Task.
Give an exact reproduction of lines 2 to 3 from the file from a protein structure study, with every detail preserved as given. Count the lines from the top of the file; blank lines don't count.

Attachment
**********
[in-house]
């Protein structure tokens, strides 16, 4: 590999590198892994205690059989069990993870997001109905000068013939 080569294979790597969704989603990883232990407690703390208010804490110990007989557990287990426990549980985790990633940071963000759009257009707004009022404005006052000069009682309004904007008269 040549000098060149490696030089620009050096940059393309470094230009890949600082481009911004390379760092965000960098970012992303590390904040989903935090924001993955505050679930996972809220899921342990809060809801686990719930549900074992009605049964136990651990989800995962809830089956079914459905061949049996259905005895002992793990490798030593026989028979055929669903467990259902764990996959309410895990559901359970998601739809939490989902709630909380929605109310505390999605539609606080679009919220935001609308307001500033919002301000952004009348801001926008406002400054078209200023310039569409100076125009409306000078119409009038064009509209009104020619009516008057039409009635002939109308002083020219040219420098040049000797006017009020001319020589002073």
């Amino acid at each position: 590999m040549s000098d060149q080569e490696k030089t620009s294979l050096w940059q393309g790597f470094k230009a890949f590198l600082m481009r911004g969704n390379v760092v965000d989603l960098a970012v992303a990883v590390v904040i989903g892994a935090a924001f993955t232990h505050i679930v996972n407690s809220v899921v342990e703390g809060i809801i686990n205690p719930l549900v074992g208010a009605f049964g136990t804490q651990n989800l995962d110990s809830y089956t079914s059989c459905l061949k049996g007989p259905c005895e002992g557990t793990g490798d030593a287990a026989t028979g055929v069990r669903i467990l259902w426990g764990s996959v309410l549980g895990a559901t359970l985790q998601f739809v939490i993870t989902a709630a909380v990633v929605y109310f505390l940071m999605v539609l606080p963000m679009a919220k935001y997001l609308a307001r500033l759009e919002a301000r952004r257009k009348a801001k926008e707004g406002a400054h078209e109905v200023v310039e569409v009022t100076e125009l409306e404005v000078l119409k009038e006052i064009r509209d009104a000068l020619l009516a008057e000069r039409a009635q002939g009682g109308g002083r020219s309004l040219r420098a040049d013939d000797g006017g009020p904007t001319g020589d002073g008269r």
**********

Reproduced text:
């Protein structure tokens, strides 16, 4: 590999590198892994205690059989069990993870997001109905000068013939 080569294979790597969704989603990883232990407690703390208010804490110990007989557990287990426990549980985790990633940071963000759009257009707004009022404005006052000069009682309004904007008269 040549000098060149490696030089620009050096940059393309470094230009890949600082481009911004390379760092965000960098970012992303590390904040989903935090924001993955505050679930996972809220899921342990809060809801686990719930549900074992009605049964136990651990989800995962809830089956079914459905061949049996259905005895002992793990490798030593026989028979055929669903467990259902764990996959309410895990559901359970998601739809939490989902709630909380929605109310505390999605539609606080679009919220935001609308307001500033919002301000952004009348801001926008406002400054078209200023310039569409100076125009409306000078119409009038064009509209009104020619009516008057039409009635002939109308002083020219040219420098040049000797006017009020001319020589002073």
């Amino acid at each position: 590999m040549s000098d060149q080569e490696k030089t620009s294979l050096w940059q393309g790597f470094k230009a890949f590198l600082m481009r911004g969704n390379v760092v965000d989603l960098a970012v992303a990883v590390v904040i989903g892994a935090a924001f993955t232990h505050i679930v996972n407690s809220v899921v342990e703390g809060i809801i686990n205690p719930l549900v074992g208010a009605f049964g136990t804490q651990n989800l995962d110990s809830y089956t079914s059989c459905l061949k049996g007989p259905c005895e002992g557990t793990g490798d030593a287990a026989t028979g055929v069990r669903i467990l259902w426990g764990s996959v309410l549980g895990a559901t359970l985790q998601f739809v939490i993870t989902a709630a909380v990633v929605y109310f505390l940071m999605v539609l606080p963000m679009a919220k935001y997001l609308a307001r500033l759009e919002a301000r952004r257009k009348a801001k926008e707004g406002a400054h078209e109905v200023v310039e569409v009022t100076e125009l409306e404005v000078l119409k009038e006052i064009r509209d009104a000068l020619l009516a008057e000069r039409a009635q002939g009682g109308g002083r020219s309004l040219r420098a040049d013939d000797g006017g009020p904007t001319g020589d002073g008269r």